I am not sure if I understand fully where in your network you want to set the DE, but consider the following example: assume R3 and R4 have a frame relay connection, and you want to set the DE bit for all non-essential traffic, in this case let´s suppose that is TELNET and FTP traffic. You would configure a frame-relay map-class and then a policy-map:
match access-group 101
map-class frame-relay DLCI_102
frame-relay cir 256000
frame-relay bc 2560
service-policy output DE_SET
frame-relay interface-dlci 102
access-list 101 permit tcp any any eq 21
access-list 101 permit tcp any any eq 25
This configuration example configures DLCI 102 wit a CIR of 256K, and sets de DE bit for TELNET and FTP traffic, which indicate that these frames have lower importance than other frames, and are Discard Eligible, that is, they can be dropped in case of congestion...
DE=1 means out of contract (above CIR) and DE=0 means within contract (below CIR).
As far as I understand you do FR switching over GRE? Well you could match with a class-map on DE bits and use these classes for output QOS (maybe IP precedence settings). Queueing however only occurs when you overload an interface. and I do not see how traffic from a serial would overload the ethernet. So presumably you do not need this at all in your setup.
for queueing you need to specify which traffic is getting what amount of bandwidth. In your setup presumably GRE (you didn´t answer that) is sent over the Ethernet and that is what you can specify. To differentiate between DE=1 and DE=0 in the FR frames you have to map them to some value visible in GRE, i.e. IP precedence.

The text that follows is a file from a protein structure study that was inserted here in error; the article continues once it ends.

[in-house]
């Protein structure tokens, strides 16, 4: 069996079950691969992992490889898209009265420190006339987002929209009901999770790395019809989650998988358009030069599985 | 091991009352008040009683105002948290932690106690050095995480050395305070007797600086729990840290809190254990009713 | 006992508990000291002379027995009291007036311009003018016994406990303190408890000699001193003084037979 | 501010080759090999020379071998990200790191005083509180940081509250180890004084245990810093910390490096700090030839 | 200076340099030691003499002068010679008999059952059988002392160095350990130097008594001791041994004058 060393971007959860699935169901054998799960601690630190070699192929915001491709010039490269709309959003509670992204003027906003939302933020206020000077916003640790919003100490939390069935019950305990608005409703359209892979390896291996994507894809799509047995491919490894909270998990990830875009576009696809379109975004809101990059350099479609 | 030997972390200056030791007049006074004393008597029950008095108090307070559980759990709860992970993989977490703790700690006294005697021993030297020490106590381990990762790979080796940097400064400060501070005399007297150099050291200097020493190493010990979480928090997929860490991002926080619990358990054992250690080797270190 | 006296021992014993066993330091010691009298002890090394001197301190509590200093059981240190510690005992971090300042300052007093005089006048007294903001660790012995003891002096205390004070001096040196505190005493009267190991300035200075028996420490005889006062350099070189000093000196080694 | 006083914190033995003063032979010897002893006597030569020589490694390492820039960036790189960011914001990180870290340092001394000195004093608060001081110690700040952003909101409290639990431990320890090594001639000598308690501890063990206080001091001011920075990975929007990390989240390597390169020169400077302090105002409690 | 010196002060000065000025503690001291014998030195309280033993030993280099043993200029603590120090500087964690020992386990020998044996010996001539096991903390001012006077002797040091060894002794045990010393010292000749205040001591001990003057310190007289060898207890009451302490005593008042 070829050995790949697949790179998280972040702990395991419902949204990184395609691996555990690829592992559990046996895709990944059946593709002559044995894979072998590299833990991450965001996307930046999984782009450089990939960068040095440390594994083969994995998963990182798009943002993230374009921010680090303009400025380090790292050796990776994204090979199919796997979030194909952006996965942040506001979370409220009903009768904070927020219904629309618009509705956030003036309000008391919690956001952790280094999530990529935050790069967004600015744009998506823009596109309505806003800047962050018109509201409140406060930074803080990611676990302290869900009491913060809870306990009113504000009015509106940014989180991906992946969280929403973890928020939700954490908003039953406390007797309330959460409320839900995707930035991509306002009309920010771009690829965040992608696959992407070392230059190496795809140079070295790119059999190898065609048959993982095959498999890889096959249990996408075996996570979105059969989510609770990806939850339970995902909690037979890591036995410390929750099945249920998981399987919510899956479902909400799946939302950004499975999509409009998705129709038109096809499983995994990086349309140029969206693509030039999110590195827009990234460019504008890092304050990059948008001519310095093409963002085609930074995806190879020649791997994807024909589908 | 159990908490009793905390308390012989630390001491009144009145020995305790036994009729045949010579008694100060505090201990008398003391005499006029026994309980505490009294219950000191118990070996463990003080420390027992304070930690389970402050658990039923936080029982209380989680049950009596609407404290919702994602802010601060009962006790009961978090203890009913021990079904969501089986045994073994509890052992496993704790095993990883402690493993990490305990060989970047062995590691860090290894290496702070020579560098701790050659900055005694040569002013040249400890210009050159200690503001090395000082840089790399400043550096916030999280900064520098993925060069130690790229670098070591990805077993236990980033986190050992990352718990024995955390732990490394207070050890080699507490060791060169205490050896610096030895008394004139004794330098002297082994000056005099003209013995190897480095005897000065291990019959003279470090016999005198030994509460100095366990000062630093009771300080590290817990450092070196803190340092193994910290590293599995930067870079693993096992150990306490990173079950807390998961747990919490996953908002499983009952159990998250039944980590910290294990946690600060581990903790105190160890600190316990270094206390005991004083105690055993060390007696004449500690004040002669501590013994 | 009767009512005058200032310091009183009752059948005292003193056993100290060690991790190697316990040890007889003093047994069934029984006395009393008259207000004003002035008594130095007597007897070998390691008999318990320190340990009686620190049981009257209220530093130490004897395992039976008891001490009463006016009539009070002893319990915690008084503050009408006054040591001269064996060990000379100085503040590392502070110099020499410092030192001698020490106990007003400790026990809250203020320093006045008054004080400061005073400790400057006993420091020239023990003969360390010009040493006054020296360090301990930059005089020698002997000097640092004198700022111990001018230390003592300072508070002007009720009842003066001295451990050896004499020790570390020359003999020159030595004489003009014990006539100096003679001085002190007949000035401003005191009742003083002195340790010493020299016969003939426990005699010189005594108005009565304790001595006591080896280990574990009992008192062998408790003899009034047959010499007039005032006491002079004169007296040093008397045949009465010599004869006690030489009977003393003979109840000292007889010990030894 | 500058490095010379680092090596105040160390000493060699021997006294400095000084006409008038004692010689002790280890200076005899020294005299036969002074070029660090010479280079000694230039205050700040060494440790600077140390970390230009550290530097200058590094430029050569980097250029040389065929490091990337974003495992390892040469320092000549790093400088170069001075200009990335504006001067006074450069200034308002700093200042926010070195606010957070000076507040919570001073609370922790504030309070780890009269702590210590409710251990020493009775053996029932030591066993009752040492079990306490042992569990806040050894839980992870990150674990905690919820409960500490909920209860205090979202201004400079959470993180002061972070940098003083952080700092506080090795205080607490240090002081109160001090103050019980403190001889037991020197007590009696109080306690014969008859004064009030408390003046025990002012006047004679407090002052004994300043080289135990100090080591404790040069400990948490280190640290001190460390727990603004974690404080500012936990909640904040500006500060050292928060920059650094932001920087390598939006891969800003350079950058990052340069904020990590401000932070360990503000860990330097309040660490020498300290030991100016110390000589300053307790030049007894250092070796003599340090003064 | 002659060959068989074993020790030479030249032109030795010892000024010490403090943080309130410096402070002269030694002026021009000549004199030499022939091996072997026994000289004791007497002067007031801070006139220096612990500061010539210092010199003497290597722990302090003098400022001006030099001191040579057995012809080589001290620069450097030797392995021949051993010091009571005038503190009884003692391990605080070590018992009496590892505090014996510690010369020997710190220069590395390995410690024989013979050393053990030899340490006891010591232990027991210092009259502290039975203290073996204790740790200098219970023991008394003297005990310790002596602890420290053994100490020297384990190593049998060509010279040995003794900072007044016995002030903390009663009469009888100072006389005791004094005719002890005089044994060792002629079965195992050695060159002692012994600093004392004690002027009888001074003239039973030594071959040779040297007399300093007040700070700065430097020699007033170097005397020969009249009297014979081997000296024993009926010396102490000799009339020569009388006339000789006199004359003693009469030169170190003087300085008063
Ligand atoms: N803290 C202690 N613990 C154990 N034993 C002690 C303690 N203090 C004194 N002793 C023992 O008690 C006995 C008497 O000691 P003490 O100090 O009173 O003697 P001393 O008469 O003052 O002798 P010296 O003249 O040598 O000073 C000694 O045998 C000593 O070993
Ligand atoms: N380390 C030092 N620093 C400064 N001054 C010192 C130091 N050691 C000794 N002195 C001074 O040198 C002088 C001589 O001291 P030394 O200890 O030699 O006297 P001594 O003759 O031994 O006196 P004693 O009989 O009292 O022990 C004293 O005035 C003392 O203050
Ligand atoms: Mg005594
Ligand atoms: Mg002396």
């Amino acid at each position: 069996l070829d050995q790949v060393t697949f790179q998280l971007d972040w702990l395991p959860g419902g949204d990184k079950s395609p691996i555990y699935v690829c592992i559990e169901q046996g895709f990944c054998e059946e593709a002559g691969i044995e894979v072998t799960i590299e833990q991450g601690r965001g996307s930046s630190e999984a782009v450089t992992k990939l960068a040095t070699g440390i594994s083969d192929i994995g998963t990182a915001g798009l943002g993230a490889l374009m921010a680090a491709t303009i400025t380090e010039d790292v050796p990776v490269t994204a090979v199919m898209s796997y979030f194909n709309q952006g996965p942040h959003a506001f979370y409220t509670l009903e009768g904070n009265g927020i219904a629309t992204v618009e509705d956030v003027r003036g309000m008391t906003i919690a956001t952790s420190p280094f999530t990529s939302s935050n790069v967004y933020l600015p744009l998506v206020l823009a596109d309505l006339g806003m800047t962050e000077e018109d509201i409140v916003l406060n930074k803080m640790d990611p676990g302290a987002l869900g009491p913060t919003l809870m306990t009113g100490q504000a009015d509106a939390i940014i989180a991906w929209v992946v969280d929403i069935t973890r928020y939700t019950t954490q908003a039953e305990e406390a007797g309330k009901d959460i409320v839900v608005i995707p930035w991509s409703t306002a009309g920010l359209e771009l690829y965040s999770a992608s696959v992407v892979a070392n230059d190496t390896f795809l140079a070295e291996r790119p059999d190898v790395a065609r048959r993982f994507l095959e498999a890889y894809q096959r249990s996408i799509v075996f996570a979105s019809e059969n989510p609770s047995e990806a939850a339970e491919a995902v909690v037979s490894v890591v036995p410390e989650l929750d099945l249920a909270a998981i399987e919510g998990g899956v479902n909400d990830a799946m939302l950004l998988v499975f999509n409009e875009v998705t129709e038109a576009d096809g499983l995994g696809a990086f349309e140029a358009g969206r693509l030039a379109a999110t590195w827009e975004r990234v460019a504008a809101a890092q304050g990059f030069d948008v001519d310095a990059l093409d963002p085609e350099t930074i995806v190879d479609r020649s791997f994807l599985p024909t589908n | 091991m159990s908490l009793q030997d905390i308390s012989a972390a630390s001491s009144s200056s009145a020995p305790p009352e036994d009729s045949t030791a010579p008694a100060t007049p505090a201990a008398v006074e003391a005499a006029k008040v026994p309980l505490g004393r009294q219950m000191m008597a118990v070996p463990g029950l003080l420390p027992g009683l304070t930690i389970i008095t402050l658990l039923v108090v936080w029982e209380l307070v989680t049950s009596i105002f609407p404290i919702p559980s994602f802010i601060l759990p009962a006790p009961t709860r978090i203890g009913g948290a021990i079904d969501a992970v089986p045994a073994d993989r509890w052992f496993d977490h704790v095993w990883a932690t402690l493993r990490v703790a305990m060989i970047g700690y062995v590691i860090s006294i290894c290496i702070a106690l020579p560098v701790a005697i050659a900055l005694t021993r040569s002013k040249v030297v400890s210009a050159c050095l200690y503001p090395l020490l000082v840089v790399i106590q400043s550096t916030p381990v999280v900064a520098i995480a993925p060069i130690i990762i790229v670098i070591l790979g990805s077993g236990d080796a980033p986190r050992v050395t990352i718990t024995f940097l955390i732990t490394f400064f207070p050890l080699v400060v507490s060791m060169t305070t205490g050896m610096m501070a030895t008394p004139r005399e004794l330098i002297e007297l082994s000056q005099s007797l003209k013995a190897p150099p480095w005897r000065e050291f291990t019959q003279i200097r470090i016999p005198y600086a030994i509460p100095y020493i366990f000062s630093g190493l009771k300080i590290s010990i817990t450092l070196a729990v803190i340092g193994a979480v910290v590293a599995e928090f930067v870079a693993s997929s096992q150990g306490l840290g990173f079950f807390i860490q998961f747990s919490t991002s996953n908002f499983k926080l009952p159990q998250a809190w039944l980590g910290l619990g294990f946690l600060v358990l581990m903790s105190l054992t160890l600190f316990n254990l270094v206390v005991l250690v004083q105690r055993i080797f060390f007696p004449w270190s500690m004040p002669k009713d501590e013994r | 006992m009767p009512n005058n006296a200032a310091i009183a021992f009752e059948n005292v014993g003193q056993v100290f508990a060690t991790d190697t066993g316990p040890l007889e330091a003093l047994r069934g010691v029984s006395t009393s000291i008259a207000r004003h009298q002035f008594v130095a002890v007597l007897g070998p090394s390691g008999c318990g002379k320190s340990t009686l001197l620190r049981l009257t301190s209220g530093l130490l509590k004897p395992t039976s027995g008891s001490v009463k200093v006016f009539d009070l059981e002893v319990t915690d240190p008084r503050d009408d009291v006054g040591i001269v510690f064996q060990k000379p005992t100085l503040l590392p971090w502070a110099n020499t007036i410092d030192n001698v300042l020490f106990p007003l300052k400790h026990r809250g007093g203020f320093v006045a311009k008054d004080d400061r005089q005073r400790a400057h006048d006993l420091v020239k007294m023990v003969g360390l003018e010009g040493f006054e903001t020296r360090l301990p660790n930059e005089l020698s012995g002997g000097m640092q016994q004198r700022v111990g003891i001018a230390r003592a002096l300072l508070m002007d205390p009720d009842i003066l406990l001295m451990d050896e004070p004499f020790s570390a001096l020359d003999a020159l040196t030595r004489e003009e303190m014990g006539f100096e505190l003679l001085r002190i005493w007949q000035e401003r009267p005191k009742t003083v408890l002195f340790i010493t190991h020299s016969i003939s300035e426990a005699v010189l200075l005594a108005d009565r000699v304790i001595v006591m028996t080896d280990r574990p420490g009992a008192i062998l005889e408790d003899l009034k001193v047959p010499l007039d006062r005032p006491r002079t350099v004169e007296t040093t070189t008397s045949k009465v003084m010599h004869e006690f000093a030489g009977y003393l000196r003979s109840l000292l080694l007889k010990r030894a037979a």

By the way, in your setup drawn the ethernet can not be overloaded. But I assume now that there are other interfaces which can contribute to the load on the ethernet drawn. Then QoS based on IP precedence (or DSCP) makes sense. CBWFQ would be advisable.
[toc:faq]The ProblemOn traditional switches whenever we have a trunk
interface we use the VLAN tag to demultiplex the VLANs. The switch needs
to determine which MAC Address table to look in for a forwarding
decision. To do this we require the switch to do...
[toc:faq]Introduction:Netdr is a tool available on a RSP720, Sup720 or
Sup32 that allows one to capture packets on the RP or SP inband. The
netdr command can be used to capture both Tx and Rx packets in the
software switching path. This is not a substitut...
IntroductionOSPF, being a link-state protocol, allows for every router
in the network to know of every link and OSPF speaker in the entire
network. From this picture each router independently runs the Shortest
Path First (SPF) algorithm to determine the b...